from October 18 2022 to March 5 2023

Teeth ! Fangs! Claws!
Carolein Smit

Inspired by myths and monsters, tales and legends, visual artist Carolein Smit has made ceramics her main medium. Her animals and creatures fashioned in porcelain or stoneware plunge us into a deliberately dreamlike world imbued with strangeness and preciousness. We immediately feel his attraction to ancient times, from the Middle Ages to the Baroque centuries, while his taste for cabinets of curiosities or cabinets of wonders, jewelry and precious materials, is beyond doubt.

(Automatically translated with Google Translate)

The bestiary that she deploys at the Museum of Hunting and Nature is very rich: dogs, owls, owls, vultures, fawns, unicorns, monkeys and mice populate the rooms alongside half-man half-human hybrid beings. - beasts resembling fauns, warriors, even shamans. Carolein Smit likes to navigate the frontiers of reality, mythology and popular religious iconography, questioning all forms of beauty. In his animal sculptures, time seems suspended. The animals are captured at a standstill as if posing for the viewer. The piercing eyes of birds of prey are all the more impressive, the facial expressions of monkeys familiar and those of pugs, bulldogs or hunting dogs even more endearing. Yet what strikes above all in this work is the extraordinary treatment of surfaces, coats, feathers and skins, hyperrealistic and decorative at the same time, without any contradiction. Technically breathtaking, Carolein Smit's ceramics are adorned with bright and shiny colours. Each creature has a plinth, a terrace, adorned, goldsmithed or naturally decorated in the vein of Bernard Palissy. Now part of a panorama of animal representation, the works of Carolein Smit are distinguished by their extreme singularity. Far from the codes of 19th century sculpture exalting the strength, movement and even fury of animals, unrelated to the stylized vision of the sculptors François Pompon or Sandoz, nor to Bugatti's zoological description, Carolein Smit's animals are similar more, despite their material and format, to those created with imagination by jewelers. His wonderful animals and fantastic beings together are able to compose the most unexpected stories brilliantly mixing the history of European art, the imagination of Native American peoples, fairy tales and a certain dark romanticism.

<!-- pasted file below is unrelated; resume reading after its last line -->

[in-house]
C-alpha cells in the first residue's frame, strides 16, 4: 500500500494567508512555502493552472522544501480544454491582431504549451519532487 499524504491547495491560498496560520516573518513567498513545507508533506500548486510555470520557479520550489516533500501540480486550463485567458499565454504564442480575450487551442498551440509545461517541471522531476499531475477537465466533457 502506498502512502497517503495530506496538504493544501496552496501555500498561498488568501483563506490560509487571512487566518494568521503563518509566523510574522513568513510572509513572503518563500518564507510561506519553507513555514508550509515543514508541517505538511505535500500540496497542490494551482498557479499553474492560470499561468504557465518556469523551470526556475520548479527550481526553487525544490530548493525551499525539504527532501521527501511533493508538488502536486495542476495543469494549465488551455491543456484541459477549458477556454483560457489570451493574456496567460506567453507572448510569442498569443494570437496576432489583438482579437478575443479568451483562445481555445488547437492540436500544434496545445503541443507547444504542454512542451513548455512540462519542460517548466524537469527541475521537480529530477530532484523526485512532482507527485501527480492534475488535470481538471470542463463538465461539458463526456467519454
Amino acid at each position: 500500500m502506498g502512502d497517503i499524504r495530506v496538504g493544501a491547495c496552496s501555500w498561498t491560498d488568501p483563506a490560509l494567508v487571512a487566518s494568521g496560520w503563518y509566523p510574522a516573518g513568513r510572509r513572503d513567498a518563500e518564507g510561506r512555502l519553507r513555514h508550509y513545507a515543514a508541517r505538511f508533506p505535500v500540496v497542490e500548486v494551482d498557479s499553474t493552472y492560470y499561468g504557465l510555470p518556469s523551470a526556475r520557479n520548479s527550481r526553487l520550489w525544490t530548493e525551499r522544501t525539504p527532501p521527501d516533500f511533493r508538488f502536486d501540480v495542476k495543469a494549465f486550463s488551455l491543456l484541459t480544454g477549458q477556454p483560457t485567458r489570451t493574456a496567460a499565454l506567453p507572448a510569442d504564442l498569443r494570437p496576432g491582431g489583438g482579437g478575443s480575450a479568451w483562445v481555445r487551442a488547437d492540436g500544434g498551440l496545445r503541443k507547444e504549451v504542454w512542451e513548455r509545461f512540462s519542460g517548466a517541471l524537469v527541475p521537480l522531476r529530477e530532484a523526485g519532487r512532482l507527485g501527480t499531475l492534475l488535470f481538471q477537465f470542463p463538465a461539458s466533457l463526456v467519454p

Ugo Deslandes

Head of communication for the Museum of Hunting and Nature

tel. 01 53 01 92 40


Press relations

Alambret Communication

Margaux Graire


Tel. 01 48 87 70 77


past exhibits